Jump performance, including how well you can absorb energy from a landing, plays a critical role in just about any team sports competition. A study published in the journal Medicine and Science in Sports and Exercise suggests there are interesting physiological differences between male and female athletes.
Researchers measured lower body muscle mass along with the quad and hamstring strength of 70 active male and female subjects. They discovered that, from amount of amount of lean mass, you can predict how effectively the female knee joint will absorb energy on jump landings. Those lacking muscle mass can gain a performance advantage by developing maximal eccentric quad strength. Unfortunately, neither of these observations applies to men. For an interesting perspective on how men and women sweat during exercise, ready today’s Breaking News post atoptimumnutrition.com
In addition to increased media scrutiny, there have been high-profile municipal laws imposed on fast food restaurants. A study published in the American Journal of Preventive Medicine reports dramatic changes made in the menus of the nation’s top 8 fast food franchises. But a closer look reveals that the more things change, the more they stay the same.
An analysis of data from 1997 to 2010 showed a 53% increase in the total number of food items available at fast food restaurants. Over 14 years, your choices went from 679 items to 1,036. Instead of just 11 salads, you now have 41, and where there were no sweat teas available in 1997, 35 different variations are offered today. Unfortunately, a dramatic reduction in the number of calories in main entrées or drinks hasn’t happened.
True Strength Moment: Although the average calories in side items did decrease from 264 to 219 calories, main items on lunch and dinner menus average 453 calories apiece. So if you add a sweet tea and fries to that main dish, you’re packing on a considerable amount of calories. When you consider that 28% of American adults dine on fast food at least twice a week, it’s easy to see how we have a problem with obesity.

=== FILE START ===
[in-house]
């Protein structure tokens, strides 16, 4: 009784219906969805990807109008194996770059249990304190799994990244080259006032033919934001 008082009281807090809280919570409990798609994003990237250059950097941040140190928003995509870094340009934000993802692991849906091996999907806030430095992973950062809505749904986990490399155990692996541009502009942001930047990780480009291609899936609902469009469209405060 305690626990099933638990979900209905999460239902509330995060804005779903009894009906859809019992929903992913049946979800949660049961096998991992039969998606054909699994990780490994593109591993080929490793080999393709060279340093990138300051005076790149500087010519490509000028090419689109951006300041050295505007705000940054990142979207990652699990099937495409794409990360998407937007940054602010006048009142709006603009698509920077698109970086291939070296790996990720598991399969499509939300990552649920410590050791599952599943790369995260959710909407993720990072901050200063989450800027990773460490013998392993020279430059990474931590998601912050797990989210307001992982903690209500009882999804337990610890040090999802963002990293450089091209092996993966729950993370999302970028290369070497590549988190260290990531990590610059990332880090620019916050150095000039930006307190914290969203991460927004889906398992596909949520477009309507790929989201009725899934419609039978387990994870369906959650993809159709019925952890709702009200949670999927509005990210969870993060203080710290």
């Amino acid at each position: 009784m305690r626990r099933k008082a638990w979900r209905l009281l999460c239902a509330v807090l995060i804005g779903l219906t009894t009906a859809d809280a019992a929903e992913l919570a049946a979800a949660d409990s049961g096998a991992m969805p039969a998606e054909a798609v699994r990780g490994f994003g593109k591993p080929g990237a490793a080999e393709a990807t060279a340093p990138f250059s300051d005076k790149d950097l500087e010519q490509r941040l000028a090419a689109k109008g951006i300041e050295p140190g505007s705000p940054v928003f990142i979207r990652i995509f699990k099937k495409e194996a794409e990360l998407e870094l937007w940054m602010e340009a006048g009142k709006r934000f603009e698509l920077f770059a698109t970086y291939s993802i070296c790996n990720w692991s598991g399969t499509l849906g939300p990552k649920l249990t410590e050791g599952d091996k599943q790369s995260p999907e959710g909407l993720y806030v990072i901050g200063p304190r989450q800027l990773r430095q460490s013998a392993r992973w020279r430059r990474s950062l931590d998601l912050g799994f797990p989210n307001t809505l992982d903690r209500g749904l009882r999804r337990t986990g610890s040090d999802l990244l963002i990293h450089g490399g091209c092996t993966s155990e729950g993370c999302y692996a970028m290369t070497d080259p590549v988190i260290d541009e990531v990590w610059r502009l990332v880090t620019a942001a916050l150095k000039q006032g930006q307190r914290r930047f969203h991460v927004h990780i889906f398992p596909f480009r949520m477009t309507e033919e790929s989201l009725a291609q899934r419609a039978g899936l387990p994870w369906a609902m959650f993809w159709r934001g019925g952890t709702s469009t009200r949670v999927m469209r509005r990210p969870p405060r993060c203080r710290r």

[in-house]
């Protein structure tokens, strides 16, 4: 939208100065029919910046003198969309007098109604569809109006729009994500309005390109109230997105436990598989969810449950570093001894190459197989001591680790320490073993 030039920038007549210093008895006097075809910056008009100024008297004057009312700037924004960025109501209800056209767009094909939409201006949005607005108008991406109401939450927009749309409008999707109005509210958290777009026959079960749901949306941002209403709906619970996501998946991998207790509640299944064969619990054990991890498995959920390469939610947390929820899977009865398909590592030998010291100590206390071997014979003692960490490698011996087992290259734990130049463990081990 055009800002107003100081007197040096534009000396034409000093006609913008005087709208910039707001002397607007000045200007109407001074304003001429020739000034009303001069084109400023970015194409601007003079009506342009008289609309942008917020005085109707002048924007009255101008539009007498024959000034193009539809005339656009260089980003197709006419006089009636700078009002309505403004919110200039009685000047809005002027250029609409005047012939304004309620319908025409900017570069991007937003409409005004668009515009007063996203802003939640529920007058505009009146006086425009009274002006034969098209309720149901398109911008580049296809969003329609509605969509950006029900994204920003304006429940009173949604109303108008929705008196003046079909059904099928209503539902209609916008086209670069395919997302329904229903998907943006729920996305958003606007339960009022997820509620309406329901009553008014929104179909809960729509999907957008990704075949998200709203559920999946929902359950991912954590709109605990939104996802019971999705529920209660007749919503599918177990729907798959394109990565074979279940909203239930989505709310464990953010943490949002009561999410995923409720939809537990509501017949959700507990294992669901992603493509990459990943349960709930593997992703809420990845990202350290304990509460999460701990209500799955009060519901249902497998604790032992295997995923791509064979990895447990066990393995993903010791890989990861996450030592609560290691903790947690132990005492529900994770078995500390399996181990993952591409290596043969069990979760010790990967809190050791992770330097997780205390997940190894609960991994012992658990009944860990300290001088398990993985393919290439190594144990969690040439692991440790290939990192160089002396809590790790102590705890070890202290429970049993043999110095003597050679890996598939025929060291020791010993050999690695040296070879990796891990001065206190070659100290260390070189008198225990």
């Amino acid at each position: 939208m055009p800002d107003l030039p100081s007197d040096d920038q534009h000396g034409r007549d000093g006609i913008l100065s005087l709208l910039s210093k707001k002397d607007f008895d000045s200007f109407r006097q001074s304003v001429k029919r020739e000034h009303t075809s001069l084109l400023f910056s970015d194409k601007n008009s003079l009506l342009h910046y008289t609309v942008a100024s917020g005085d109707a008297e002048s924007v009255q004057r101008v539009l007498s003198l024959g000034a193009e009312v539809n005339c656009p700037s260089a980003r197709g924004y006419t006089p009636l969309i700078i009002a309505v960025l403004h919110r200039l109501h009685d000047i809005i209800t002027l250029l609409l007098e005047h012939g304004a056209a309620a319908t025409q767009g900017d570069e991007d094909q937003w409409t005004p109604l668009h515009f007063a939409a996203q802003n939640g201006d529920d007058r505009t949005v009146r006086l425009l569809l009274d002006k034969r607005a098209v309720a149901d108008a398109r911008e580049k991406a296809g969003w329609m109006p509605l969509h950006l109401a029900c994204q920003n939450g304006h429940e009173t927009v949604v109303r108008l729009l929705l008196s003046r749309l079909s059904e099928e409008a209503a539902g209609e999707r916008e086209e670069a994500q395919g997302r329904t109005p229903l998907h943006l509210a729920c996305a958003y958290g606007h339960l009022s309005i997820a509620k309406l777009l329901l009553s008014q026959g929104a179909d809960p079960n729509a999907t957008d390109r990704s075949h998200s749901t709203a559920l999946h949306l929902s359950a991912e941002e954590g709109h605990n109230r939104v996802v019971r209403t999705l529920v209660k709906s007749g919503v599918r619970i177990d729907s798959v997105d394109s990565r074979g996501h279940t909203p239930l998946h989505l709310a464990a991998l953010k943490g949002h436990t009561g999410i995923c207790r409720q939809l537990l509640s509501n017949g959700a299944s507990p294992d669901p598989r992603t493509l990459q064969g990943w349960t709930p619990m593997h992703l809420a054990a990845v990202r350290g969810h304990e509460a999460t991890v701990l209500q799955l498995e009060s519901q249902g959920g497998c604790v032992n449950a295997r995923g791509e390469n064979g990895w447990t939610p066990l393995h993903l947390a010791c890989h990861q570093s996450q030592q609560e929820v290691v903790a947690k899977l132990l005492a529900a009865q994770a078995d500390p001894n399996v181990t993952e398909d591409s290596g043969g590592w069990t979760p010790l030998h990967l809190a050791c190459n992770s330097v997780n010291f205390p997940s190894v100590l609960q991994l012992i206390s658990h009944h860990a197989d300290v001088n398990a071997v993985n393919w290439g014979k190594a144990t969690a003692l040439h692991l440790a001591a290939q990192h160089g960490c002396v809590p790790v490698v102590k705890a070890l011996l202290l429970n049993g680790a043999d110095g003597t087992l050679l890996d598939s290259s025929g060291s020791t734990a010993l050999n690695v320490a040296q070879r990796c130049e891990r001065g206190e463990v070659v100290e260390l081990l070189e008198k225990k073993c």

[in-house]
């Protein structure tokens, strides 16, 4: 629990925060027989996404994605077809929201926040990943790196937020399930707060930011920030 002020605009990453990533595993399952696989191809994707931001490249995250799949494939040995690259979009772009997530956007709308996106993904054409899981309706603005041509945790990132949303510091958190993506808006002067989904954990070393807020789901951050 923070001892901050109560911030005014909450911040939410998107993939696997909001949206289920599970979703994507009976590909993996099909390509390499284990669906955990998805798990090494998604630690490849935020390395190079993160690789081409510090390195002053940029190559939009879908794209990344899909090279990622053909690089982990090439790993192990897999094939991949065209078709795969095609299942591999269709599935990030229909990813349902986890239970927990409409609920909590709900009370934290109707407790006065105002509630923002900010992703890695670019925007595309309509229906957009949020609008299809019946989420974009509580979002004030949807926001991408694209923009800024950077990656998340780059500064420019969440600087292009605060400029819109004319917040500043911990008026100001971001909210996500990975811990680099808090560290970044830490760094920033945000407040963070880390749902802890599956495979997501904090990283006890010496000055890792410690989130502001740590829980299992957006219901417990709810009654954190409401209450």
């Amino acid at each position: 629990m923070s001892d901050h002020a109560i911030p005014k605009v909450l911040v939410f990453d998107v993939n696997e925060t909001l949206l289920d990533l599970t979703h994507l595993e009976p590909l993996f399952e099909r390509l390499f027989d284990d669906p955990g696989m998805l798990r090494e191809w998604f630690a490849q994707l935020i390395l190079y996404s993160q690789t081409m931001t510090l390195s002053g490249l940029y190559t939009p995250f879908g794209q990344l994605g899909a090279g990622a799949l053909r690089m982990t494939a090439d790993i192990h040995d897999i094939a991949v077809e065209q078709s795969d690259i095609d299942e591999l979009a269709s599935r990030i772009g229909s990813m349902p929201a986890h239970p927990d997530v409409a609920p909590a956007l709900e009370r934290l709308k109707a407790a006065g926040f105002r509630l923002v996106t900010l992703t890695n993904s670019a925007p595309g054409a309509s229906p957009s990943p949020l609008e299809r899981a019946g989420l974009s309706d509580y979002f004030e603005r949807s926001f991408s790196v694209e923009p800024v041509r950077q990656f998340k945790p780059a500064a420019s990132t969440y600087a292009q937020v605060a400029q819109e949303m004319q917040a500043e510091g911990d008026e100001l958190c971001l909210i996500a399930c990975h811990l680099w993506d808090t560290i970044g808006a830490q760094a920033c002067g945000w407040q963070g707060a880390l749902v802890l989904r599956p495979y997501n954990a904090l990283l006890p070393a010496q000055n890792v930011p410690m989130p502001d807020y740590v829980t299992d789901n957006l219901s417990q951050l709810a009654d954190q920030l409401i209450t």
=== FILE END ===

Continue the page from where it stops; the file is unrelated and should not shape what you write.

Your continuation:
A very common misconception states: Whey Protein can harm the kidneys!
Bodybuilders frequently consume up to 500g of protein per day for months – even years. There is no scientific evidence that this high protein intake causes kidney problems. In other studies, animals with high protein intakes for more than half their lifetime showed no kidney damage.
High protein intake may be hazardous only for individuals with abnormal kidney function or kidney disease. For the disease-free individual, the most serious concern with high protein intake is dehydration, because it takes a lot of water to metabolize protein. This is avoided by drinking 8 or more 8 oz. glasses of water a day.
A new study just looked at the effects of a high protein intake on markers of safety in 20 healthy resistance-trained males. The subjects were taking 1.3 grams of protein per pound of bodyweight 3.6 times greater amount than that recommended by the RDI. After 28 days the researchers concluded that the daily high protein intake had no untoward or negative effects on the immune system, renal and hepatic function nor did it induce ketosis or dehydration, thus it appears completely safe.
The results even found out that consuming this amount of protein left the subjects with lower fat percentage and a relatively flat weight change.
It’s that time of year when you’re more than likely to hear people sniffling or coughing at the gym. While it’s always a good idea to use a gym towel to wipe down anything you’ll be grabbing during your exercise session, a story published online at ScienceDaily.com offers some tips on working through an illness of your own.
Generally speaking, it’s probably okay to hit the gum if your symptoms are from the neck up. Like a sore throat or runny nose. Exceptions to that rule include if you’re running a fever or so congested you have trouble breathing. If you do decide it’s okay to train, take it easy. Your body is using energy to battle an illness, so don’t push your session the way you would if you felt great. Use the same approach when getting back into your routine after taking time off to shake a cold. Dial down the intensity as well as the duration of your workout.
True Strength Moment: Remember that first tip about wiping down surface areas your hands will touch? If you do go to the gym with a minor head cold, be considerate of the other people. Don’t take part in a group class or play team sports until you’re sure you won’t pass an illness on to anyone.
It’s been said that lifting weights in the range of 6 to 8 reps is ideal for building muscle. Ideally, after completing the eighth repetition, you shouldn’t be able to complete a ninth. This is what’s known as your 8 reps max (8RM). A study published in the Journal of Science and Medicine in Sports tests this theory on 28 untrained men and women in their early 20s using 4 different weight training exercises.